Consumption of iron-rich or iron-fortified foods (CIRIFF) 311 (74.8) 1967 (85.0) 2278 (83.4) <0.0001
Consumption of iron-rich foods (CIRF) 243 (58.4) 1753 (75.7) 1996 (73.1) <0.0001
Continued breastfeeding at 12–23 months (CBF)a 682 (29.5) 682 (29.5)
Children’s food frequency for last month
Grains, roots, tubers and plantains 149 (35.8) 985 (42.6) 1134 (41.5) 0.0103
Vitamin-A rich fruits and vegetables 179 (43.0) 1233 (53.3) 1412 (51.7) 0.0001
Other fruits and vegetables 200 (48.1) 1381 (59.7) 1581 (57.9) <0.0001
Flesh foods 131 (31.5) 1053 (45.5) 1184 (43.4) <0.0001
Eggs 177 (42.6) 1389 (60.0) 1566 (57.3) <0.0001
Pulses (beans, peats, lentils), nuts and seeds 85 (20.4) 586 (25.3) 671 (24.6) 0.0333
Dairy products (yogurts or cheese) 29 (7.0) 158 (6.8) 187 (6.9) 0.9135
Caregivers’ feeding knowledge
Exclusive breastfeeding up to 6 months 150 (36.1) 852 (36.8) 1002 (36.7) 0.7714
Starting complementary food at 6 months 174 (41.8) 1098 (47.4) 1272 (46.6) 0.0349
Continued breastfeeding for 2 y or beyond 82 (19.7) 389 (16.8) 471 (17.3) 0.1483
Caregivers’ feeding practices
F1 Pressure to eat 160 (38.5) 999 (43.2) 1159 (42.4) 0.0747
F2 Concern about child undereating 122 (29.3) 661 (28.6) 783 (28.7) 0.7479
F3 Emotional feeding or instrumental feeding 116 (27.9) 678 (29.3) 794 (29.1) 0.5619
F4 Prompting and encouragement to eat 340 (81.7) 1900 (82.1) 2240 (82.0) 0.8669
F5 Restriction 247 (59.4) 1502 (64.9) 1749 (64.0) 0.0312
F6 Concern about child overeating 166 (39.9) 926 (40.0) 1092 (40.0) 0.9706
WordPress Data Table

*Values presented as n (%) unless specified differently.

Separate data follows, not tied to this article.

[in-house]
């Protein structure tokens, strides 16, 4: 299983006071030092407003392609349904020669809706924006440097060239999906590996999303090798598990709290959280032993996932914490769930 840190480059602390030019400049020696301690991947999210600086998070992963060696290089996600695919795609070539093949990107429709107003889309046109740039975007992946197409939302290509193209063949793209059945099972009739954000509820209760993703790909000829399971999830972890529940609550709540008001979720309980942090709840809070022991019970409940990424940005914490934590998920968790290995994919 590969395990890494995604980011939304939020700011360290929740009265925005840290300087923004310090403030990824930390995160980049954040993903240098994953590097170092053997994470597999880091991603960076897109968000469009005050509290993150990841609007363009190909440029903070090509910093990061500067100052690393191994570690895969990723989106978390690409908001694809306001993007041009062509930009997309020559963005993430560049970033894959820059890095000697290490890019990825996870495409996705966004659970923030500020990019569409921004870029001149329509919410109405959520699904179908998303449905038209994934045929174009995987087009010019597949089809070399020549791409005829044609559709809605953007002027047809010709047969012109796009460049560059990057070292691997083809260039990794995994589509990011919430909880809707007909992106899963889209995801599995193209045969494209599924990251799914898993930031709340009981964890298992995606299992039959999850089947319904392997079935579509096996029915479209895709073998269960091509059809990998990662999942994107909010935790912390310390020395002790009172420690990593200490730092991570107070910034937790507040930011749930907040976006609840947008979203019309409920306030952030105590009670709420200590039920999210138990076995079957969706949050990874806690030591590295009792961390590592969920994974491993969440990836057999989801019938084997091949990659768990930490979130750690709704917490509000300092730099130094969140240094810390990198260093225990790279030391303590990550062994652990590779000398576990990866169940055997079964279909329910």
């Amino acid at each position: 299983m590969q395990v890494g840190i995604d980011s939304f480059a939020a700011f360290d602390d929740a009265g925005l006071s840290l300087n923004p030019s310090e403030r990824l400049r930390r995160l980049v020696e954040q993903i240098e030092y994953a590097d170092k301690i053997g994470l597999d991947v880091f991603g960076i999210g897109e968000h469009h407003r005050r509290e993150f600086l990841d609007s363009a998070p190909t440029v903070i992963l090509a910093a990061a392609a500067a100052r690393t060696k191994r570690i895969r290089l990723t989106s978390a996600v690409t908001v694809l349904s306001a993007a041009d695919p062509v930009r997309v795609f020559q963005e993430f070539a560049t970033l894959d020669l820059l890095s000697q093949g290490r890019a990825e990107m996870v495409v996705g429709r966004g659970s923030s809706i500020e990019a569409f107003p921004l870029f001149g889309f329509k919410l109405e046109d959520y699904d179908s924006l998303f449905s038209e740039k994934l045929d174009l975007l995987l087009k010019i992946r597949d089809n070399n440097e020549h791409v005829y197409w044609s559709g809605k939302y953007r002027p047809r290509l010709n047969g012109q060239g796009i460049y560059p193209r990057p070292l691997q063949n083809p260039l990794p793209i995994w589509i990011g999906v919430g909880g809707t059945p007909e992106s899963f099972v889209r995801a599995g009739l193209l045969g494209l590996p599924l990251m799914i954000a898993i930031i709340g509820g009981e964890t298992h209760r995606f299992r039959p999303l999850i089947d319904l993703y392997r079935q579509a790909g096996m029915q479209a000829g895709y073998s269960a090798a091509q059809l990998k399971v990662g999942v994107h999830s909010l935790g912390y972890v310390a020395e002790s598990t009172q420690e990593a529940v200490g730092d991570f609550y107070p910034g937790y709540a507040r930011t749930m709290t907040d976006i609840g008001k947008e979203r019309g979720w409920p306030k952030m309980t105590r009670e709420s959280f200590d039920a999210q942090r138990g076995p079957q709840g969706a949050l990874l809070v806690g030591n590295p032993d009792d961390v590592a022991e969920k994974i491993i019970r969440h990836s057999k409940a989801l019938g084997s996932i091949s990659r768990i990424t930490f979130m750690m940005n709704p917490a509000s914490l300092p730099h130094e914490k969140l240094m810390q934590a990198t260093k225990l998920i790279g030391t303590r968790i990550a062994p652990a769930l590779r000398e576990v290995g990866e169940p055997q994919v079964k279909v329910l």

Regarding children’s feeding practices, apart from the CBF, the prevalence of all indicators during the last 24 hours among total children in the attending group was significantly higher compared to that in the non-attending group (MDD = 62.0 vs. 51.1%, P < 0.001; MMF = 63.2 vs. 52.2%, P < 0.001; MAD = 42.4 vs. 29.0%, P < 0.001; CIRIFF = 85.4 vs. 76.9%, P < 0.001; CIRF = 76.0 vs. 63.7%, P < 0.001), and this pattern was also observed among children aged 12–23 months old. In contrast, the prevalence of CBF in the attending group was significantly lower than that in the non-attending group (28.2 vs. 33.5%, P = 0.0194). For high consumption frequency of the seven food groups during the last month, children in the attending group had higher proportions compared to those in the non-attending group (P < 0.05), except for pulses (P = 0.1660) and dairy products (P = 0.7082). Among children aged 12–23 months, only dairy products showed no statistical significance between the two groups, while the proportions of high consumption frequency of other six food groups in the attending group were higher than those in the non-attending group (P < 0.05). For caregivers’ feeding knowledge, more caregivers whose children attended ECE classes knew that children should be introduced complementary foods at six months (47.8 for attending group vs. 42.7% for non-attending group, P = 0.0241), which revealed a similar pattern among children aged 12–23 months. For caregivers’ feeding practices, those in the attending group demonstrated significantly more responsive feeding (F4) than those in the non-attending group (84.0 vs. 75.8%, P < 0.0001). The proportion of F2 and F3 in the attending group was noticeably lower than in the non-attending group (F2 = 26.7 vs. 35.1%, P < 0.001; F3 = 27.8 vs. 33.1%, P = 0.0105), which also exhibited a similar pattern among children aged 12–23 months. Furthermore, children aged 6–11 months in the attending group demonstrated lower levels of F5 (56.7 vs. 68.0%, P = 0.0439) (Table 3).